For What? European Union Receives Nobel Peace Prize 2012


eu-nobel-peace-prizeThe EU received the Nobel Peace Prize this week for promoting peace and human rights in Europe following the devastation of World War II, and the bloc was urged to use that unity in its battle with an economic crisis that is causing suffering for many of its citizens.

About 20 European government leaders, including German Chancellor Angela Merkel, French President Francois Hollande and Italian Premier Mario Monti, attended the ceremony in the capital of Norway, an oil-rich country that has twice rejected joining the European Union.

Not everyone approved the decision to give the prize to the EU, created 60 years ago as Europe was struggling to recover from a war that killed millions of people.

Three Peace Prize laureates – South African Archbishop Desmond Tutu, Mairead Maguire of Northern Ireland and Adolfo Perez Esquivel from Argentina – have demanded that the prize money of $1.2 million not be paid this year. They said the bloc contradicts the values associated with the prize because it relies on military force to ensure security.

Amnesty International said Monday that EU leaders should not “bask in the glow of the prize,” warning that xenophobia and intolerance are now on the rise in the continent of 500 million people.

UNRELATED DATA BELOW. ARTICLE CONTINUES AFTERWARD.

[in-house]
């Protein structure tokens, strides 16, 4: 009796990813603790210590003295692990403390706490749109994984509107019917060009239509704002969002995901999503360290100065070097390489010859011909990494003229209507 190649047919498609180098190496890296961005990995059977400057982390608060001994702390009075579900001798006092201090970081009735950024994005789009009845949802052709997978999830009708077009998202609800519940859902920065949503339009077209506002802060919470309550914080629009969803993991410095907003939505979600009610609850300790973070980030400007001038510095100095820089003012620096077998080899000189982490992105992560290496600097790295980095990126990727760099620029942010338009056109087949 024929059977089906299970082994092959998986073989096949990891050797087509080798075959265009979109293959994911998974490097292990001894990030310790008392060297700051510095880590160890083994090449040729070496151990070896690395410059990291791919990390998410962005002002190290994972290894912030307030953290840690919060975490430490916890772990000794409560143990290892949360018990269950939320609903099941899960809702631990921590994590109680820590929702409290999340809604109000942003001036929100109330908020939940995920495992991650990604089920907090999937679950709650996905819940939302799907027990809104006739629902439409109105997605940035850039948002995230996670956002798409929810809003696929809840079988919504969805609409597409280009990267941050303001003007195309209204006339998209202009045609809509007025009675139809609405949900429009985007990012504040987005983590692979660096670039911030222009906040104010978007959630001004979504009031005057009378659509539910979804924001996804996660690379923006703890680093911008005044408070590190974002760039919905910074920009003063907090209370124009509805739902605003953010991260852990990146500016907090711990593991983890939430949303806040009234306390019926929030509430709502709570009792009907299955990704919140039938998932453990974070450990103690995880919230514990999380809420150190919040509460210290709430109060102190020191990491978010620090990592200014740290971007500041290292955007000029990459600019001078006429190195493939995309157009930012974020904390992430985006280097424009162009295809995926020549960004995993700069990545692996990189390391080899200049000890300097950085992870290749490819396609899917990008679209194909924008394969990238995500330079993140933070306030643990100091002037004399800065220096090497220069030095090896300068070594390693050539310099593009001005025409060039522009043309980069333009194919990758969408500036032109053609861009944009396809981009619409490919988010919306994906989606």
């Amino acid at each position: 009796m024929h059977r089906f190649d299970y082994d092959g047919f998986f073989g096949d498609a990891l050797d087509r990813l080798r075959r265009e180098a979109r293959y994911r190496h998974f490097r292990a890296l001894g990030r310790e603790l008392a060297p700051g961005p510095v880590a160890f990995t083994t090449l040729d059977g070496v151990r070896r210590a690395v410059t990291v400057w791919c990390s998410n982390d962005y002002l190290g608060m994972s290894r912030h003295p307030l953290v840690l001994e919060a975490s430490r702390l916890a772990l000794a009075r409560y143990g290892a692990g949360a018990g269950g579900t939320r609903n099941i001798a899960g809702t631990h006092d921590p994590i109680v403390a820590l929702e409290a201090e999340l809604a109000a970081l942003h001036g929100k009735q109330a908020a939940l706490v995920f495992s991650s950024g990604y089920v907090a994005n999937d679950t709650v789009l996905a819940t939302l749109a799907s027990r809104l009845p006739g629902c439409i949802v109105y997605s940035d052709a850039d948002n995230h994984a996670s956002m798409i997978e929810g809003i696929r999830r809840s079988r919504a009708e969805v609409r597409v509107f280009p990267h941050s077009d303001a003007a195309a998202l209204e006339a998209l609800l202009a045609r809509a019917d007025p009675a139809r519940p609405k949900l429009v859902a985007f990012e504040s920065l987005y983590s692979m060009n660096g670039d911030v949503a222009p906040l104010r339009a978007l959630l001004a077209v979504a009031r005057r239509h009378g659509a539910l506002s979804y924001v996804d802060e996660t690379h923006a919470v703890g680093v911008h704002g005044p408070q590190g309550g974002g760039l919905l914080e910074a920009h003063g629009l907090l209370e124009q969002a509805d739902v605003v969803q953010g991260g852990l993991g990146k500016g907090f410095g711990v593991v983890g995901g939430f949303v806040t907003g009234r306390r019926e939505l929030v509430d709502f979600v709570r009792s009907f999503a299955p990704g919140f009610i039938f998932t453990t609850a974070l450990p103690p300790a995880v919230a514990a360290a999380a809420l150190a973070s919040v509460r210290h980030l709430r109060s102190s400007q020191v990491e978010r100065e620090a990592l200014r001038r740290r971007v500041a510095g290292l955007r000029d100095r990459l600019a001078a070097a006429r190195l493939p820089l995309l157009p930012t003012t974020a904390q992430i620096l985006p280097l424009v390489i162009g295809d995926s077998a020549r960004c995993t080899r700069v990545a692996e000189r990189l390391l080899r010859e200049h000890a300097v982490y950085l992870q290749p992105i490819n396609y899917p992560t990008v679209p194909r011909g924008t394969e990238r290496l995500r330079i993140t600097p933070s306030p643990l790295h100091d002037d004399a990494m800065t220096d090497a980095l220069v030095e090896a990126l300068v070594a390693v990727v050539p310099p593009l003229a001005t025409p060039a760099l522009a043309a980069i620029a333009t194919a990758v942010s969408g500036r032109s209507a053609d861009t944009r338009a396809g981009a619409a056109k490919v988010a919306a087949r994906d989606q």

Prize committee Chairman Thorbjoern Jagland handed out the Nobel diplomas and medals to EU Commission President Jose Manuel Barroso, EU Council President Herman Van Rompuy and president of the EU Parliament Martin Schulz before at a ceremony in Oslo’s City Hall attended by heads of state, royalty and international dignitaries.

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  1. The author of this scurrilous and biased article has conveniently forgotten to remind you all of the rationale behind the foundation of what is now known as the European Union. After all, this is, so why let the truth get in the way of a sensational story?

    Throughout its political history, the countries of Europe have been riven by war, hatred, economic strife and rivalry, and – more recently – by the Holocaust. After World War II, moves towards European integration were seen by many as an escape from the extreme forms of nationalism that had devastated the continent.

    Since 1945 not a single bullet or shell has been fired in anger anywhere in western Europe. The continent has enjoyed unprecedented economic improvement. There is no need to undergo passport or visa controls throughout the area covered by the European Union’s Schengen Agreement. There is totally free movement of labor throughout the EU.

    The award of the Nobel Peace Prize rightfully acknowledges the simple fact that Europe is and has been at peace since 1945 – a period of 67 continuous years.

    If Sol #1 had taken just a moment to stop and check he might have realized that is totally unprecedented record.